Friends and readers, you have reached the final installment of Building Your Own Boat, a craft-centered column for fellow self-taught writers in progress. Thank you for sticking with me!
If there is such a thing as a golden rule in the writing of fiction, it is that you must keep the reader engaged. A “likable” main character or at the very least a relatable one? Story beats? Genre tropes and conventions or the clever subversion of them? Exposition to help the reader understand and navigate the rules of the world before launching into the central conflict or none at all? All that is window dressing if your reader becomes bored and puts down the book.
To be clear, I am not saying you should toss out all the guidelines, craft notes, and plotting advice you have collected up to this point. What I am saying is that it is okay if your draft doesn’t fit neatly into a three or five-act structure, Save the Cat beat sheet, or other recognized model. It is okay to break a rule or two to serve your story. But the last thing you want to do is waste your reader’s time. You need to keep them engaged.
A Caveat on Subjectivity and “Rules”
With rule-breaking in mind, please take the advice that follows with a grain of salt. I am, after all, just one individual with a particular, sometimes arbitrary set of tastes that will likely change and evolve over time.
Consider and adopt whichever recommendations work for you, and try not to worry about the rest.
Keep Your Reader Engaged
So if the only rule is to engage the reader, how do you accomplish it? If I’m working on a story that, despite my best efforts, refuses to position itself neatly into a recognizable story shape, I use the following three goals to frame my writing and rewriting process.
- Be Brief.
- Be Specific.
- Be Gorgeous.
If you are reading this, you probably already recognize the value of brevity in writing. We are counseled by peers, mentors, and editors to ensure each word or sentence serves a purpose and justifies its inclusion in the final draft. There is no surer way to tire your reader than to clutter your manuscript with pages of unnecessary information or passages overburdened with unintentionally pedantic prose.
Do I always love the ruthless cutting and paring involved in the writing process? No, but in doing so, I almost always improve a piece. The pressure of a shorter word limit often forces me to tighten a story’s pacing, momentum, and escalation, clarify its through-line, and craft a stronger ending.
As you revise your next manuscript, I encourage you to ask these questions. Does each line/paragraph/scene move the action forward? Does it add new or key information? Does the piece function or have the same effect without it?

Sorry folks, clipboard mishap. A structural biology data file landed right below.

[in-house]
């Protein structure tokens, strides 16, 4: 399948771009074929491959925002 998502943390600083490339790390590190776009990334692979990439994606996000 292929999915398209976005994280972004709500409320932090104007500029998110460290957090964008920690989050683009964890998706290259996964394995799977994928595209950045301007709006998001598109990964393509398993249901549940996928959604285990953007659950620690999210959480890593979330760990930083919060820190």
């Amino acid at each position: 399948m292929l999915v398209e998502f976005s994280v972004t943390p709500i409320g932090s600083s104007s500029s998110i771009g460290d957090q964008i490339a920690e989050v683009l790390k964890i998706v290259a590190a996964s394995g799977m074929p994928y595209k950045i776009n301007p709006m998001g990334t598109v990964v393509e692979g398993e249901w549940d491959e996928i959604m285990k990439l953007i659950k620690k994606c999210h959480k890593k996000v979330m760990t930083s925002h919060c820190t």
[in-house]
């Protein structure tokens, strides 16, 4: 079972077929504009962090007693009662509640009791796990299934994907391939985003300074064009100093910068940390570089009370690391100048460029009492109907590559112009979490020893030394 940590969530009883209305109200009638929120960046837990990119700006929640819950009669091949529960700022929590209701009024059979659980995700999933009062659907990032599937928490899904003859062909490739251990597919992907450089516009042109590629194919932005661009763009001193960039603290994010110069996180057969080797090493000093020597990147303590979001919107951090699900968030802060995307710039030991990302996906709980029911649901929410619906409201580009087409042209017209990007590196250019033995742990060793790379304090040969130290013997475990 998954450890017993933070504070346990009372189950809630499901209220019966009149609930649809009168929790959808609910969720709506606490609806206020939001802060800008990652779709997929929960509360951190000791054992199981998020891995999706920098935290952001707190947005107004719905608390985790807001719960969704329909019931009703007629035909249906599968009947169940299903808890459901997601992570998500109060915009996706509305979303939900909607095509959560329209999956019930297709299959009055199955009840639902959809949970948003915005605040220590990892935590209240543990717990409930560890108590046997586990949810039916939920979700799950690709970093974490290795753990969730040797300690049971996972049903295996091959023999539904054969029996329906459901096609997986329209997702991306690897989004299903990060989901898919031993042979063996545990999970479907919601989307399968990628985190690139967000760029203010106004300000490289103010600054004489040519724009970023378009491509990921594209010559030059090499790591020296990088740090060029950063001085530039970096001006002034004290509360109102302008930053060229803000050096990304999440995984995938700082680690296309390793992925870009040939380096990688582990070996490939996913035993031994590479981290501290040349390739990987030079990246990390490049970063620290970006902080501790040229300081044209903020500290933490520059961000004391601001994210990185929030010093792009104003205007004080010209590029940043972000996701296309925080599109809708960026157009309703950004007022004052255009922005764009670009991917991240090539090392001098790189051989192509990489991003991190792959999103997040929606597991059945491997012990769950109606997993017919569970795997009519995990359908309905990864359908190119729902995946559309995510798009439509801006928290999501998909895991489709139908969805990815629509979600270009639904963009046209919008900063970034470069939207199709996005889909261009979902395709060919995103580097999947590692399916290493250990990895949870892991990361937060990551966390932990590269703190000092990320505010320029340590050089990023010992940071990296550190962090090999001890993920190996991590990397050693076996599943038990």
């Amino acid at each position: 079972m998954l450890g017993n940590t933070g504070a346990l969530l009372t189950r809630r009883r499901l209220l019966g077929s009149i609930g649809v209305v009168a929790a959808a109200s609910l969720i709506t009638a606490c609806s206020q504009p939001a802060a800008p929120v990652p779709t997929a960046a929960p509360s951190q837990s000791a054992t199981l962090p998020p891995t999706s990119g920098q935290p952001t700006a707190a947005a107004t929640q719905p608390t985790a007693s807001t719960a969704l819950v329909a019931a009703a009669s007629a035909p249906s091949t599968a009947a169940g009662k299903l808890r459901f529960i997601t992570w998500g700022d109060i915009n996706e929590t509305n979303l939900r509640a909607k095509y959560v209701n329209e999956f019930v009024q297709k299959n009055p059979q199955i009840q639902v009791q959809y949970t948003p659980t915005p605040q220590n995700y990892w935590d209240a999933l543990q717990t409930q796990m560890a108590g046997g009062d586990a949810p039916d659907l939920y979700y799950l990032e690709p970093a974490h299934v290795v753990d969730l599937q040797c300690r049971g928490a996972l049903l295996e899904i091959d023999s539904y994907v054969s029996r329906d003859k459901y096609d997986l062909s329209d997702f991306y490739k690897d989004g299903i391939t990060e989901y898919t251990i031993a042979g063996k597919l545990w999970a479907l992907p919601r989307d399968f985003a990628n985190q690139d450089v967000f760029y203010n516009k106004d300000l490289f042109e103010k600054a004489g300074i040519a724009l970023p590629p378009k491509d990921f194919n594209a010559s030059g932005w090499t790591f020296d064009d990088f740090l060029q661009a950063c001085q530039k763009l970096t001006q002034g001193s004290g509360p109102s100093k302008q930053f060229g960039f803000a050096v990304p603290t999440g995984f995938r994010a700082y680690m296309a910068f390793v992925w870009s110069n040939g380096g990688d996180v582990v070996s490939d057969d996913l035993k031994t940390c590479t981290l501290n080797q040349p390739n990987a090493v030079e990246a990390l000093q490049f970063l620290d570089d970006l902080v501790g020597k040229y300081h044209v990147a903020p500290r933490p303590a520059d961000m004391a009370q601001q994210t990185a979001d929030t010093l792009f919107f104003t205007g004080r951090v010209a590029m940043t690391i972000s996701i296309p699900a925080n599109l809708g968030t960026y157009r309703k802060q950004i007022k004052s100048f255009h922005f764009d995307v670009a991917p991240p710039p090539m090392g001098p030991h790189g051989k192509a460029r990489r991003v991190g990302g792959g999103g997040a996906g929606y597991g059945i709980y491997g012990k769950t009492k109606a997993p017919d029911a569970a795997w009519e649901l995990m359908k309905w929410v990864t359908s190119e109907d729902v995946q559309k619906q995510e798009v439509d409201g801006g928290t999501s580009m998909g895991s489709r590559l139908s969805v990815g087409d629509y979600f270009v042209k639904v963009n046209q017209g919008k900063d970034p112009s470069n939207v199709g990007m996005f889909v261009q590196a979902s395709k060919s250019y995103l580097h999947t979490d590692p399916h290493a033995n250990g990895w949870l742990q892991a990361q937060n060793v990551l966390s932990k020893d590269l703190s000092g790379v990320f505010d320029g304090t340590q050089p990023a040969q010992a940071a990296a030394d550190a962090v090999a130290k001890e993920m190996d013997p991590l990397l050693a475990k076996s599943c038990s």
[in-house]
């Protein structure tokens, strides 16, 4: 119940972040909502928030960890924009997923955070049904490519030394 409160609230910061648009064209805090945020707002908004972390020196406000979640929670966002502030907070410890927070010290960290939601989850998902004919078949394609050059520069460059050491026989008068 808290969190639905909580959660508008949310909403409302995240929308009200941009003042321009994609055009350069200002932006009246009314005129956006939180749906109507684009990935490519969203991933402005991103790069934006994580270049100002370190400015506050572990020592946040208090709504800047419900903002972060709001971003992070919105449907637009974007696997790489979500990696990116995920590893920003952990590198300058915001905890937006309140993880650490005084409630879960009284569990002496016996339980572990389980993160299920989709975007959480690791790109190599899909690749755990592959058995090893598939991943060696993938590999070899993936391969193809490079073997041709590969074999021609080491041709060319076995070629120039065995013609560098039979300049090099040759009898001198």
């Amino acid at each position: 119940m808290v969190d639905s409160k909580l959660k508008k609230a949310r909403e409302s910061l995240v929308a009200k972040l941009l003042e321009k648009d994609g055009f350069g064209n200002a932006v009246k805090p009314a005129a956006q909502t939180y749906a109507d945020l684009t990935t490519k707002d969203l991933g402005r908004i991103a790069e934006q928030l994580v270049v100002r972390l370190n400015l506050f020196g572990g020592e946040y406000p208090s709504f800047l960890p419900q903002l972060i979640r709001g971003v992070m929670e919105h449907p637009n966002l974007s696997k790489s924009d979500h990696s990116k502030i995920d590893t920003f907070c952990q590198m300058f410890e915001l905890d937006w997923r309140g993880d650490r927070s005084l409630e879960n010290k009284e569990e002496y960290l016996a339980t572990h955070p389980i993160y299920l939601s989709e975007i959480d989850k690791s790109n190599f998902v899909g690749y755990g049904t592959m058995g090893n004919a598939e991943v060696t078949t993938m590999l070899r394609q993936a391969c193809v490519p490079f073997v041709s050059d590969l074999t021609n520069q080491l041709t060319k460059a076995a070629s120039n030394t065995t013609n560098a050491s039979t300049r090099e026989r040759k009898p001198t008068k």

For me, specificity is the key to believable, memorable characters who readers care enough about to follow to the last word of a piece. Tell me your main character works in a restaurant, and I might be interested enough to keep reading. Give me the ache in her knees and lower back at hour five of her shift, the flutter of panic in her chest at the start of the lunch rush, the smell of drip coffee hissing on the burner, how her hands move as she anxiously checks and re-checks that her apron ties are smoothed flat against her waist, and I will begin to see her as real. I might even begin to understand her perspective of the world, and I will definitely be engaged enough to keep reading.
It can be tempting, especially when wrestling with a big question or timely message in your work, to widen the scope of a piece. Specificity can keep such work from verging on the strictly didactic and keep your reader engaged throughout. Ground your work in the precise, intimate, partial, flawed, and ultimately human experience of a character and you allow the reader to enter the story, to feel the consequences of larger events on a deeply personal level.
This final aim to be gorgeous, comes from the sublime Ursula K. Le Guin and an exercise in her influential work Steering the Craft.
There are times I become so preoccupied with addressing technical or plot-related aspects of a piece that I lose sight of the primary reason I write. And what am I here for, if not in part for the sheer joy of working with language? The truth is too that readers respond to beautifully crafted work that evokes emotion. There’s a reason most of us don’t read technical manuals cover to cover for entertainment.
So write with flair and for pleasure. Manipulate rhythm, repetition, and the musicality of language. Delight in the sound of your sentences. Be beautiful and irresistible, constructing sentences that make apathy impossible for your readers. Write the great, true, gorgeous sentences that speak to both your writer’s and reader’s heart.
A Final Prompt
Write a short but complete story in which some sort of secret is revealed. This secret can be anything from the quotidian (an extra box of holiday chocolate hidden from the children in the back of a cupboard) to the surreal (an intergalactic conspiracy to conceal the formula of a serum that grants immortality).
Aim for between 500 and 1200 words. Be brief, but specific, and of course, gorgeous.
The elder daughter of Korean-Canadian and Austrian immigrants, F.E. Choe currently lives in Columbia, South Carolina. When she is not at her desk trying to craft true and beautiful sentences or piecing together her latest short story, you will find her feeding the dog scraps under the table, reading, or training her backyard flock of hens to walk backwards. Follow her on Instagram @f.e.choe.